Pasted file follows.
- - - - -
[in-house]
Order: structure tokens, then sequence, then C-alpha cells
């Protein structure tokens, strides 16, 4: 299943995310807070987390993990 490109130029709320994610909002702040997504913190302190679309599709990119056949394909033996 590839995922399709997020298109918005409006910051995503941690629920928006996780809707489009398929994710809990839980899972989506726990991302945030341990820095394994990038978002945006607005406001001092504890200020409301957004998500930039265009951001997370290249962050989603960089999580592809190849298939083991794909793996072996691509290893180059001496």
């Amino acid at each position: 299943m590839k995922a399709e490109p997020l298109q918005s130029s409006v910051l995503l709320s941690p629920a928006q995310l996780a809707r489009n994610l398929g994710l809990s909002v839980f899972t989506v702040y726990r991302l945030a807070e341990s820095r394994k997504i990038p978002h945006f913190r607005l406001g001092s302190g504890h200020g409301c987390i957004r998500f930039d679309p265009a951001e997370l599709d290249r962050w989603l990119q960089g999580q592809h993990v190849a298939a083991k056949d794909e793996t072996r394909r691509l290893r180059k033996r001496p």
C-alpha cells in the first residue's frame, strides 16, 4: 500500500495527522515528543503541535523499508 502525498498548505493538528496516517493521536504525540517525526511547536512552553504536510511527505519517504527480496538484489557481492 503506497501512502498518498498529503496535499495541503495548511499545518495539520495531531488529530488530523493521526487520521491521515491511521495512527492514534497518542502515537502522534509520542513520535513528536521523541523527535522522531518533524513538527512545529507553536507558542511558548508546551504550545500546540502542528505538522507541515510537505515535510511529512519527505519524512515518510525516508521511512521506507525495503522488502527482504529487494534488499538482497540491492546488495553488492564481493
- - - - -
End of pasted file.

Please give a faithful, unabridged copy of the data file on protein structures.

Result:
[in-house]
Order: structure tokens, then sequence, then C-alpha cells
């Protein structure tokens, strides 16, 4: 299943995310807070987390993990 490109130029709320994610909002702040997504913190302190679309599709990119056949394909033996 590839995922399709997020298109918005409006910051995503941690629920928006996780809707489009398929994710809990839980899972989506726990991302945030341990820095394994990038978002945006607005406001001092504890200020409301957004998500930039265009951001997370290249962050989603960089999580592809190849298939083991794909793996072996691509290893180059001496």
């Amino acid at each position: 299943m590839k995922a399709e490109p997020l298109q918005s130029s409006v910051l995503l709320s941690p629920a928006q995310l996780a809707r489009n994610l398929g994710l809990s909002v839980f899972t989506v702040y726990r991302l945030a807070e341990s820095r394994k997504i990038p978002h945006f913190r607005l406001g001092s302190g504890h200020g409301c987390i957004r998500f930039d679309p265009a951001e997370l599709d290249r962050w989603l990119q960089g999580q592809h993990v190849a298939a083991k056949d794909e793996t072996r394909r691509l290893r180059k033996r001496p």
C-alpha cells in the first residue's frame, strides 16, 4: 500500500495527522515528543503541535523499508 502525498498548505493538528496516517493521536504525540517525526511547536512552553504536510511527505519517504527480496538484489557481492 503506497501512502498518498498529503496535499495541503495548511499545518495539520495531531488529530488530523493521526487520521491521515491511521495512527492514534497518542502515537502522534509520542513520535513528536521523541523527535522522531518533524513538527512545529507553536507558542511558548508546551504550545500546540502542528505538522507541515510537505515535510511529512519527505519524512515518510525516508521511512521506507525495503522488502527482504529487494534488499538482497540491492546488495553488492564481493